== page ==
Shane Jernigan, Megan Welcher, and Mae McDonnell have come together to create an all-day event April 17 at KC’s Sandbar & Grill in Downtown Fort Walton to help a dream become reality.
Musician Wayne Hall was 11 when his life forever shifted, as an accidental gun shot meant he was paralyzed for the rest of his life.
“it was a definite life change, and I had to re-learn everything,” says Hall, who has spent the last 22 years in a wheelchair and now sees a new possibility on the horizon with exoskeleton systems.
“I’ve been looking at this technology for the last 10 years, but it has been super impractical. And finally something comes along…”
But it is about more than being upright, as owning the exoskeleton has profound medical benefits for Hall. He is currently on bed rest from a recent surgery directly related to being seated all the time. “The amazing thing is to have gone 22 years without an issue,” he says. “But this time it kind of caught up with me. To have something where I could get up and move around, it’s almost unreal.”
Music became a cathartic release for Hall after the accident, “I held on to it, and it helped me get through things—to express myself in a time when I didn’t know how to express myself.”
He started out with a small acoustic guitar, until a friend wowed him with an electric. From there he found himself in area rock bands, and then “slowly, I gravitated back to acoustic,” says Hall. “So I (came) full circle, and I just love the rawness of it. When you play acoustic for people, you connect on a whole other level. It’s more intimate.”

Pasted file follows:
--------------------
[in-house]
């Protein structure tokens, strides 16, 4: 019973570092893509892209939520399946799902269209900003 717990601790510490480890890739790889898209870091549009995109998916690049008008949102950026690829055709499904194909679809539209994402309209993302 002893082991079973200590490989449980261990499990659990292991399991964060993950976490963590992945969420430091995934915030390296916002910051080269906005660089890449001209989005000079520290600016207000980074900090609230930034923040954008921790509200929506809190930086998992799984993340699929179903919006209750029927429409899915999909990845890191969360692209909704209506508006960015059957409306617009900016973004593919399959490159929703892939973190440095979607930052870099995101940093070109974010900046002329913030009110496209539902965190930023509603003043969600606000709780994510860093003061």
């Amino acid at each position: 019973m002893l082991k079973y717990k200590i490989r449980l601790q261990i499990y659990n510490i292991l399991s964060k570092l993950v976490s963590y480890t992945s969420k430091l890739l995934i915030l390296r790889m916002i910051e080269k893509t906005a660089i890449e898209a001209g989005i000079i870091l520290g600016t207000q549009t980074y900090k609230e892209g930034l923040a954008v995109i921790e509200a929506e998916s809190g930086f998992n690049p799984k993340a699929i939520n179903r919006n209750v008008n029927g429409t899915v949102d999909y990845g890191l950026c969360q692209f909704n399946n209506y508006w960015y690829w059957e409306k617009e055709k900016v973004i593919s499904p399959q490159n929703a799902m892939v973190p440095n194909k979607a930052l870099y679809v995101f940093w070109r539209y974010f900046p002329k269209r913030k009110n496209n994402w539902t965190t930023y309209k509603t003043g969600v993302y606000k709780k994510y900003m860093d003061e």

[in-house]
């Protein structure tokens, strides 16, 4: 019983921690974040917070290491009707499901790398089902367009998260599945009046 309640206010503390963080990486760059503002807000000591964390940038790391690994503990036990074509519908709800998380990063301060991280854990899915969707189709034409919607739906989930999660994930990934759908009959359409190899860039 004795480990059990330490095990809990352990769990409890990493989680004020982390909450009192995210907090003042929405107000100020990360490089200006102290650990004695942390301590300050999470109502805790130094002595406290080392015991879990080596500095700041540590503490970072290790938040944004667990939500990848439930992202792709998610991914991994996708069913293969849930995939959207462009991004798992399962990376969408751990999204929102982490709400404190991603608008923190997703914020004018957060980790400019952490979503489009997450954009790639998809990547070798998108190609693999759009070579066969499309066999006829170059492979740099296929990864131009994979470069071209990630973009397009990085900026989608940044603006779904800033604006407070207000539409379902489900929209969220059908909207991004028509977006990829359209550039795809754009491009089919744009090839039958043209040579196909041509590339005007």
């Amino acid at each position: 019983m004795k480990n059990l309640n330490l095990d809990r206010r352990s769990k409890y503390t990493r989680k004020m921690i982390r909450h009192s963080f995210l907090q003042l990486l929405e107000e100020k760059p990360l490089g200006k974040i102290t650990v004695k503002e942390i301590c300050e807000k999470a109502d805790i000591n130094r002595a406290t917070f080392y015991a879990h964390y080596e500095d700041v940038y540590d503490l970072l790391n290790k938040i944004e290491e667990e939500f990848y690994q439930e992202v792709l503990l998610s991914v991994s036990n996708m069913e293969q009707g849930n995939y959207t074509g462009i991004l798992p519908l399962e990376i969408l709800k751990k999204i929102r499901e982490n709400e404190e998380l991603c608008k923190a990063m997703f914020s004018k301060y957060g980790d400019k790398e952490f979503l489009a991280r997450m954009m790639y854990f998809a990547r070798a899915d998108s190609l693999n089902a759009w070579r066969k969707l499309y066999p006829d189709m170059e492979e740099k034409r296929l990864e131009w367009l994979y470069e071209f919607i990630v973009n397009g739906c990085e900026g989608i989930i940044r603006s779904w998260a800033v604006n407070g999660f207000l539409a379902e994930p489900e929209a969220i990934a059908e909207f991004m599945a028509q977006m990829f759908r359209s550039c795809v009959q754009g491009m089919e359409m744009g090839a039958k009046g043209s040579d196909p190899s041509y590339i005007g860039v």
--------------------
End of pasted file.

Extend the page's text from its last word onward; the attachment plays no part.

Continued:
Hall and Jernigan met through music, and Jernigan now calls Hall his little brother. Jernigan is heading the Wayne Hall Walks Fund, working towards 501(c)(3) nonprofit status to help Hall currently as well as keeping an eye on future expenses.
Jernigan reiterates the medical necessity behind the exoskeleton. “Part of the problem (Wayne) is facing is that he has so much atrophy that it’s causing him more medical issues. So to be able to get up and walk four to eight hours a day—not only would it be just basically awesome, but it would help him out physically.”
To help raise the roughly $40,000 needed, Welcher and McDonnell created the April 17 event.
“We have a little bit of everything at the event,” says Welcher. “It’s kind of a music festival-slash-Yoga festival.” The event will begin with three Yoga events. Live music and comedians will kick off at 11 a.m. and run until at least 10 p.m. Raffles, a silent auction and merchandise will also be a part of the day.
“Truthfully, I can’t think of a better person to throw a fundraiser for, because he’s the most positive, amazing guy that I have ever been introduced to,” says Welcher.
“It’s going to be a great event,” says Hall. “And I can’t believe all these people that are volunteering their time to make this happen. I’m unbelievably grateful and so humble. I’ve never really asked for anything, and I’ve always been one of those people who tries to keep moving forward. And to just have all this…I’m grateful.”